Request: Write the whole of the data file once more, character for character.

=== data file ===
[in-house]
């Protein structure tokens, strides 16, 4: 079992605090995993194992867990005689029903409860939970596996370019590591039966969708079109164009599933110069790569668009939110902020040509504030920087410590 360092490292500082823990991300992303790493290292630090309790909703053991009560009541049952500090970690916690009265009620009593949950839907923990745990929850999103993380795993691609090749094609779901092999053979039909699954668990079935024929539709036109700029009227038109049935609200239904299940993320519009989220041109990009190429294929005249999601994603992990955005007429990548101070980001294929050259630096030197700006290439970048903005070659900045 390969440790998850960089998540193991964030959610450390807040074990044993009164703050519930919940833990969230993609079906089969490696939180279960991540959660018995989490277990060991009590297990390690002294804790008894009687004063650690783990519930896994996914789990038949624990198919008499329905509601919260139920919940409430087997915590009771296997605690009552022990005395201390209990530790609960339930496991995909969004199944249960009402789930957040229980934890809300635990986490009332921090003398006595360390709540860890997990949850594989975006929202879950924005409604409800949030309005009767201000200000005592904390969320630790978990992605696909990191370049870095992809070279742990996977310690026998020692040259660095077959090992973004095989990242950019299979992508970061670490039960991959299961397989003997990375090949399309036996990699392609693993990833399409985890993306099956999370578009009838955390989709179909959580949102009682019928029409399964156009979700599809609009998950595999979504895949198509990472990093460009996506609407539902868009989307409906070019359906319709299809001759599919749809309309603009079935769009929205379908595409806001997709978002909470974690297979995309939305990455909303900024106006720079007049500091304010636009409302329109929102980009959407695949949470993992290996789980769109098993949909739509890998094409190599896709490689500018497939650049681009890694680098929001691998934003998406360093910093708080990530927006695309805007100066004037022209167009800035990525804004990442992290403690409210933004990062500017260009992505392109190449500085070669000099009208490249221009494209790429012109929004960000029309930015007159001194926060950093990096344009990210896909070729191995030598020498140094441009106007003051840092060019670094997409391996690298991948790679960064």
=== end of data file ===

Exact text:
[in-house]
């Protein structure tokens, strides 16, 4: 079992605090995993194992867990005689029903409860939970596996370019590591039966969708079109164009599933110069790569668009939110902020040509504030920087410590 360092490292500082823990991300992303790493290292630090309790909703053991009560009541049952500090970690916690009265009620009593949950839907923990745990929850999103993380795993691609090749094609779901092999053979039909699954668990079935024929539709036109700029009227038109049935609200239904299940993320519009989220041109990009190429294929005249999601994603992990955005007429990548101070980001294929050259630096030197700006290439970048903005070659900045 390969440790998850960089998540193991964030959610450390807040074990044993009164703050519930919940833990969230993609079906089969490696939180279960991540959660018995989490277990060991009590297990390690002294804790008894009687004063650690783990519930896994996914789990038949624990198919008499329905509601919260139920919940409430087997915590009771296997605690009552022990005395201390209990530790609960339930496991995909969004199944249960009402789930957040229980934890809300635990986490009332921090003398006595360390709540860890997990949850594989975006929202879950924005409604409800949030309005009767201000200000005592904390969320630790978990992605696909990191370049870095992809070279742990996977310690026998020692040259660095077959090992973004095989990242950019299979992508970061670490039960991959299961397989003997990375090949399309036996990699392609693993990833399409985890993306099956999370578009009838955390989709179909959580949102009682019928029409399964156009979700599809609009998950595999979504895949198509990472990093460009996506609407539902868009989307409906070019359906319709299809001759599919749809309309603009079935769009929205379908595409806001997709978002909470974690297979995309939305990455909303900024106006720079007049500091304010636009409302329109929102980009959407695949949470993992290996789980769109098993949909739509890998094409190599896709490689500018497939650049681009890694680098929001691998934003998406360093910093708080990530927006695309805007100066004037022209167009800035990525804004990442992290403690409210933004990062500017260009992505392109190449500085070669000099009208490249221009494209790429012109929004960000029309930015007159001194926060950093990096344009990210896909070729191995030598020498140094441009106007003051840092060019670094997409391996690298991948790679960064």